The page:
The Australian Sjögren's Syndrome Association

Welcome to The Australian Sjogren's Syndrome Association. What is Sjogren's Syndrome?

Hello and Welcome to The Australian Sjogren's Syndrome Association. Please feel free to write blogs on your experiences with Sjogren's Syndrome or you may have a question. We are here to help and support those with Sjogren's and maybe make life alittle easier for each one of us.

What is Sjogren's Syndrome?

Sjogren's Syndrome is an autoimmune disorder, whichh means that the body's immune system, which normally fights infections, attacks the body's own tissues. The most common symptoms of Sjogren's Syndrome are dry eyes or a dry mouth, and feeling extremely tired and aching.

Although there is no cure for this syndrome, most people can be treated quite easily. A few do have other, more serious symptoms which can also be treated.

There are two types of Sjogren's Syndrome, Secondary Sjogren's Syndrome is associated with another rheumatic disease such as rheumatioid arthritis. Primary Sjogren's Syndrome is not associated with any underlying rheumatic disease.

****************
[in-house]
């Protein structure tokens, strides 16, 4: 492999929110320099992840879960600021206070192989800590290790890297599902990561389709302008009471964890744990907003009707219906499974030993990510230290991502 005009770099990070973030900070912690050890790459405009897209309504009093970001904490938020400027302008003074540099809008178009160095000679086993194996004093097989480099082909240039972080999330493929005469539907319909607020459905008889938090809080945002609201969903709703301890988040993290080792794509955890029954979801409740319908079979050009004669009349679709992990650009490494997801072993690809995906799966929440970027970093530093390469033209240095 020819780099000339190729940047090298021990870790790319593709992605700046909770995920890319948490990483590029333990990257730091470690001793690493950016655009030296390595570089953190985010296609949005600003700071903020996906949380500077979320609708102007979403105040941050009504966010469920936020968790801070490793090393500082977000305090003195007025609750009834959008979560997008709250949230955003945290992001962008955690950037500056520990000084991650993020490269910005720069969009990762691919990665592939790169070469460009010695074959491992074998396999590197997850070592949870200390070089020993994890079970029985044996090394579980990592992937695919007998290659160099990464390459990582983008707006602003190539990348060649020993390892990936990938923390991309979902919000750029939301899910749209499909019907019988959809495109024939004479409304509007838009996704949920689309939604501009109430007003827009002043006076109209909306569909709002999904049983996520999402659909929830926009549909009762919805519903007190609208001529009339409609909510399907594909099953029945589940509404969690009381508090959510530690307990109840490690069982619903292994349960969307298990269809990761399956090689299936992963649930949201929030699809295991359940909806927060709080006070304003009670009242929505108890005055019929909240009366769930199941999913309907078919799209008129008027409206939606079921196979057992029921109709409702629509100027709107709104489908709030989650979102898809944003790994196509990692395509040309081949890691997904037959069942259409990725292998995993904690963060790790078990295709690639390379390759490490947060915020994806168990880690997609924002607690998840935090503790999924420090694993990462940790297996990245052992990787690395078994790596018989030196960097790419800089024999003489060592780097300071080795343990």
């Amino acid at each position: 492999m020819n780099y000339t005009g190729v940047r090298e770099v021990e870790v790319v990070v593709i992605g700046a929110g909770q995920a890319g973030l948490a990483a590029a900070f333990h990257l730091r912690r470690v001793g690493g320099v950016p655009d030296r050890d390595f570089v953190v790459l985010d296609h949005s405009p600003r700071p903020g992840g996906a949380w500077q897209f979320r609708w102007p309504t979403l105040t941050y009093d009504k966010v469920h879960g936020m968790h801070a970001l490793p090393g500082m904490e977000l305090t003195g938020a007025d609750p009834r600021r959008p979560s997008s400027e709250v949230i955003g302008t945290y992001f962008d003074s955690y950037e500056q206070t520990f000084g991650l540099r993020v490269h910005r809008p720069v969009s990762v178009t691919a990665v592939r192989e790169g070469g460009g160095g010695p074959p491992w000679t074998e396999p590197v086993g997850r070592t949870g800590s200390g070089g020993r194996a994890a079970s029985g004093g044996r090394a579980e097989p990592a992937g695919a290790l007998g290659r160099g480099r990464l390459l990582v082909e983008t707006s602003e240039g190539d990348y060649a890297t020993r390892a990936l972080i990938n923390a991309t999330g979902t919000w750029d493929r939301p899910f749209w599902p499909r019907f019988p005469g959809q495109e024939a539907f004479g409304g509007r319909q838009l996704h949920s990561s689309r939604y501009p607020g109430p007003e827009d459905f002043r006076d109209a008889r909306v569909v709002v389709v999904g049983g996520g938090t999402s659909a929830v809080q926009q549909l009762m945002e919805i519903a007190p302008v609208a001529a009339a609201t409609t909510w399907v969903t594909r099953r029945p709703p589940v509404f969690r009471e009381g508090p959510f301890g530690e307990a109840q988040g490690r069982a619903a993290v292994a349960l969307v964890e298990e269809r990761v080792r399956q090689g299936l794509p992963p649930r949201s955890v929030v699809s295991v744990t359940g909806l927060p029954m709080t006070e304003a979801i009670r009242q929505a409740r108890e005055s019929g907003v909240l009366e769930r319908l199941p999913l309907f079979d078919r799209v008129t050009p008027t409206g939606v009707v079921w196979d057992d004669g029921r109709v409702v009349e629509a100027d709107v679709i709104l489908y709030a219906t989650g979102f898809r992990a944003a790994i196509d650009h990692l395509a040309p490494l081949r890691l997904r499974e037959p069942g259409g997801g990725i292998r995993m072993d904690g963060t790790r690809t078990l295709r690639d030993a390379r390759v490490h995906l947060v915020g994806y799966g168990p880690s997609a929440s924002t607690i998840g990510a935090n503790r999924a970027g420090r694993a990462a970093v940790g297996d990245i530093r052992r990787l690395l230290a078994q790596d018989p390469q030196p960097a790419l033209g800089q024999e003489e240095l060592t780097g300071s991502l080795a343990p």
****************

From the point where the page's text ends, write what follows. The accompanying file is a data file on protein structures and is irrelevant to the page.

Primary Sjogren's Syndrome is probably the second most common autimmune rheumatic disorder after rheumatoid arthritis. This disorder occurs mostely in women between the ages of 40 and 60. It is much less in men (1 in 10), and occurs only rarely in childhood. However, it affects all races.

In Sjogren's Syndrome, the immune system mainly attacks the tear glands in the eyes and the salivary glands in the mouth. The immune system send cells into these gland which cause the glands to swell. The body also produces antibodies which react with the damage tissues in the glands. The nerve signals to the glands are also affected and this reduces the amount of saliva produced.

It is still unclear how Sjogren's Syndrome is caused but it has been linked to several viruses. It is thought that a virus infects the body and then when the virus settles within the body tissues, the immune system reacts and this triggers the start of the inflammation.

I hope this brief outline helps, please feel free to post a blog or ask a question...tell us about your experiences, difficulties and daily life style with this disorder.


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